03:25 PM ET 05/22/97
CIA to lift veil on 1954 coup in Guatemala
By Jim Wolf
WASHINGTON (Reuter) – The Central Intelligence Agency said Thursday that it was making good at last on a pledge to unveil records of its 1954 coup against Guatemala’s elected government.
In a first step toward fulfilling promises to take the wraps off 11 Cold War covert operations, the spy agency said about 1,400 pages of operational records would be made public Friday along with about 300 tapes of propaganda broadcasts it beamed into Guatemala.
The audio tapes, never classified in the first place, and files on the toppling of President Jacobo Arbenz Guzman, will be released at the National Archives in College Park, Maryland, the CIA said.
The records have been edited by the CIA and State Department, among other U.S. agencies, to protect intelligence sources and methods, as well as with an eye to ongoing foreign policy and privacy concerns, a CIA spokesman said.
For instance, the files will not disclose the name of the country from which the CIA broadcast messages aimed at destabilizing Arbenz, a supporter of land reform opposed by U.S.banana companies that dominated the economy.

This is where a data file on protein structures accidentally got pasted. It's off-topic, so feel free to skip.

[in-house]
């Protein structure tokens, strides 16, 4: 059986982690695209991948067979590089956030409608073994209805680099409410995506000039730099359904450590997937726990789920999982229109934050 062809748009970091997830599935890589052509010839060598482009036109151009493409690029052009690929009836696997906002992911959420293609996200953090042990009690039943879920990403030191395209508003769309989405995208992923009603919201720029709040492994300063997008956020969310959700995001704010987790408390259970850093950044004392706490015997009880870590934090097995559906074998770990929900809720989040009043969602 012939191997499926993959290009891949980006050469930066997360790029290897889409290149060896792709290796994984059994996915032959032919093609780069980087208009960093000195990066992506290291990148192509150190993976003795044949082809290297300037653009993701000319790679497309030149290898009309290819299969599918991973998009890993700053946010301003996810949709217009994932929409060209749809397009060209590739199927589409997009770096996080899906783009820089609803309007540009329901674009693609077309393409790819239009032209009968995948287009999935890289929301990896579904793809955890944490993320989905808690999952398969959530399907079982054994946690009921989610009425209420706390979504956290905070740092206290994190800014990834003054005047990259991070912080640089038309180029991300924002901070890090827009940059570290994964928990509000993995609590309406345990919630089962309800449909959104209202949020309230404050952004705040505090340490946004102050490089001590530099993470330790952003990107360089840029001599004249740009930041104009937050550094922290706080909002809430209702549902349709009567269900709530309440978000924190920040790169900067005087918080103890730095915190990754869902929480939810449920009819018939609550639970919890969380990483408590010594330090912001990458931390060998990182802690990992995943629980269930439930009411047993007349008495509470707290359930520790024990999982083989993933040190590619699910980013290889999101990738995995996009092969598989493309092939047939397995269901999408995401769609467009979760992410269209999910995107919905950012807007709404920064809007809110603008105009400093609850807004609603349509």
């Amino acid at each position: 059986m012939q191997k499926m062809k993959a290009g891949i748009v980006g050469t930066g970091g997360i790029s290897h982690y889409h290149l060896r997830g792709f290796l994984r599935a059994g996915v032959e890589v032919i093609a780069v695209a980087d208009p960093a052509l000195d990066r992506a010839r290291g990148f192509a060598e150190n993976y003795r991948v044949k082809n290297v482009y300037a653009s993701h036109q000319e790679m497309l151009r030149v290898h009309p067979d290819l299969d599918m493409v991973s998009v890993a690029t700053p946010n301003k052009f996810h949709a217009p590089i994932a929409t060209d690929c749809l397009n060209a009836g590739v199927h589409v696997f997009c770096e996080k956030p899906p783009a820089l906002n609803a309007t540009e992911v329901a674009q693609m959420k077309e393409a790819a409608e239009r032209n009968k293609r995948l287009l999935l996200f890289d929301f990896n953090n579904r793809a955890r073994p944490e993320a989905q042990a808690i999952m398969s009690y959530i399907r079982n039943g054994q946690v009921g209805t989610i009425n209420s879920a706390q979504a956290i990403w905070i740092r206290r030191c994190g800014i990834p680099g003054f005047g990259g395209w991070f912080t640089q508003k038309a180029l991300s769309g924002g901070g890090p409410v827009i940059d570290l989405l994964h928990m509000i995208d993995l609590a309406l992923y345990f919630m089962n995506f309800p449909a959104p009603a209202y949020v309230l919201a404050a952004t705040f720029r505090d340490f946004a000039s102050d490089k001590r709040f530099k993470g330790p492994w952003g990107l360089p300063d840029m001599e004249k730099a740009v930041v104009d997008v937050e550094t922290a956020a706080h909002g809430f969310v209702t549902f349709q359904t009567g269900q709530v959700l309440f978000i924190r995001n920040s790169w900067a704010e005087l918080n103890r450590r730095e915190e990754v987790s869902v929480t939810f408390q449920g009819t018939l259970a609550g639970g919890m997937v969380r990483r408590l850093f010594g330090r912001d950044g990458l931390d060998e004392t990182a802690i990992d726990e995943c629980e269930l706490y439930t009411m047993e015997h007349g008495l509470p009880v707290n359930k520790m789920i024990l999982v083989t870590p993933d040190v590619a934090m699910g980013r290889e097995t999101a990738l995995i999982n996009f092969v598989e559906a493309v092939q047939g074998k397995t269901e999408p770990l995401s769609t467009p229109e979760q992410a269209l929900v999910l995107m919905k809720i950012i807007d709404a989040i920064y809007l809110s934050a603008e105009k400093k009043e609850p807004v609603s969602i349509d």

Declassification review of such historically significant material was first promised five years ago by Robert Gates, then the CIA director. He also announced plans to declassify records on the botched 1961 Bay of Pigs invasion of Cuba and the 1953 coup that installed the late Shah Mohammed Reza Pahlavi in Iran.
Gates’ successor, R. James Woolsey, vowed in 1993 to open up CIA archives on 11 covert actions, “warts and all,” including anti-Communist missions in France and Italy in the 1940s and 1950s and operations in Indonesia, Tibet and Laos.